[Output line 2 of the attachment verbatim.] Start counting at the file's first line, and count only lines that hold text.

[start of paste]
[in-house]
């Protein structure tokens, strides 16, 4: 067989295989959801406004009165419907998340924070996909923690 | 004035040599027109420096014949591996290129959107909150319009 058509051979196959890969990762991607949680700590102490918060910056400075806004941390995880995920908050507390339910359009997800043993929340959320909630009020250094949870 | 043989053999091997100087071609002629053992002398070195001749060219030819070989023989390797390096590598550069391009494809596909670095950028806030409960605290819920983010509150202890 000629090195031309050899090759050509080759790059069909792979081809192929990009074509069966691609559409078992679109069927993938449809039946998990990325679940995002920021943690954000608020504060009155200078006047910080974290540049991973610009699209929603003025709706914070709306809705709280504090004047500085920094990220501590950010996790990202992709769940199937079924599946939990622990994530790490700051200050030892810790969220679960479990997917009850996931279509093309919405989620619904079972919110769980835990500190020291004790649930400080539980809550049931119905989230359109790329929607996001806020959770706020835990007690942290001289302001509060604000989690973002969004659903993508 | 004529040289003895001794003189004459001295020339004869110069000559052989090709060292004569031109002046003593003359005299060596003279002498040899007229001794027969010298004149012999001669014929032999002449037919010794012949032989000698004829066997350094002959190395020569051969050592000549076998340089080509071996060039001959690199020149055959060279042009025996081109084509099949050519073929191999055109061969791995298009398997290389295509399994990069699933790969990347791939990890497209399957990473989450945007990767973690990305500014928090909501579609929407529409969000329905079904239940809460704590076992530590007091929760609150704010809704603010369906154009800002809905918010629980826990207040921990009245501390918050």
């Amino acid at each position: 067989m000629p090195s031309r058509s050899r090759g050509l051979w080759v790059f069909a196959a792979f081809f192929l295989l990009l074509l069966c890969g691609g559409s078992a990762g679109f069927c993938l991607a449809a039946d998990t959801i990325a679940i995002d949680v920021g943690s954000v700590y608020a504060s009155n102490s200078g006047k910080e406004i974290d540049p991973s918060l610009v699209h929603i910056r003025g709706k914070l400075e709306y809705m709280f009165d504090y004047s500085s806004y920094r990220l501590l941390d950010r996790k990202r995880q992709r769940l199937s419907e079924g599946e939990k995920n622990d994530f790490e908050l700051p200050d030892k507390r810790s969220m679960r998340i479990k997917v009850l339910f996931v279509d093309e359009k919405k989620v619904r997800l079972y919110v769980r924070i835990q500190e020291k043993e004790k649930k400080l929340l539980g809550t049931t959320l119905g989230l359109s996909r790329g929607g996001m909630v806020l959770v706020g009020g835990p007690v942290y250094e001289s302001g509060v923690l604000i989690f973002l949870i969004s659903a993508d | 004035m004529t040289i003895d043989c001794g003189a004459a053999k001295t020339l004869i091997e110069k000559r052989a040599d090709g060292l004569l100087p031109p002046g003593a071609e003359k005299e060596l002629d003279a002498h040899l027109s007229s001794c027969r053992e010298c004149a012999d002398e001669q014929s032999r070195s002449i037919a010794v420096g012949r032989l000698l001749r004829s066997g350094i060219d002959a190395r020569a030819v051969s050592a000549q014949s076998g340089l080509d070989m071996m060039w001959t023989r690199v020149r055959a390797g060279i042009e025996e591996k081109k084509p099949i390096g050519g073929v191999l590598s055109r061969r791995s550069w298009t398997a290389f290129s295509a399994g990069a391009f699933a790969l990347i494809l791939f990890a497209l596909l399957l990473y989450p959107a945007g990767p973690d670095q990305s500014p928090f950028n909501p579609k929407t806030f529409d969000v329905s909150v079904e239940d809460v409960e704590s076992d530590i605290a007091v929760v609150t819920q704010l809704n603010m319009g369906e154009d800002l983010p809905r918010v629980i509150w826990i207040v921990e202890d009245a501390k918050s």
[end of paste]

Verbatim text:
């Protein structure tokens, strides 16, 4: 067989295989959801406004009165419907998340924070996909923690 | 004035040599027109420096014949591996290129959107909150319009 058509051979196959890969990762991607949680700590102490918060910056400075806004941390995880995920908050507390339910359009997800043993929340959320909630009020250094949870 | 043989053999091997100087071609002629053992002398070195001749060219030819070989023989390797390096590598550069391009494809596909670095950028806030409960605290819920983010509150202890 000629090195031309050899090759050509080759790059069909792979081809192929990009074509069966691609559409078992679109069927993938449809039946998990990325679940995002920021943690954000608020504060009155200078006047910080974290540049991973610009699209929603003025709706914070709306809705709280504090004047500085920094990220501590950010996790990202992709769940199937079924599946939990622990994530790490700051200050030892810790969220679960479990997917009850996931279509093309919405989620619904079972919110769980835990500190020291004790649930400080539980809550049931119905989230359109790329929607996001806020959770706020835990007690942290001289302001509060604000989690973002969004659903993508 | 004529040289003895001794003189004459001295020339004869110069000559052989090709060292004569031109002046003593003359005299060596003279002498040899007229001794027969010298004149012999001669014929032999002449037919010794012949032989000698004829066997350094002959190395020569051969050592000549076998340089080509071996060039001959690199020149055959060279042009025996081109084509099949050519073929191999055109061969791995298009398997290389295509399994990069699933790969990347791939990890497209399957990473989450945007990767973690990305500014928090909501579609929407529409969000329905079904239940809460704590076992530590007091929760609150704010809704603010369906154009800002809905918010629980826990207040921990009245501390918050």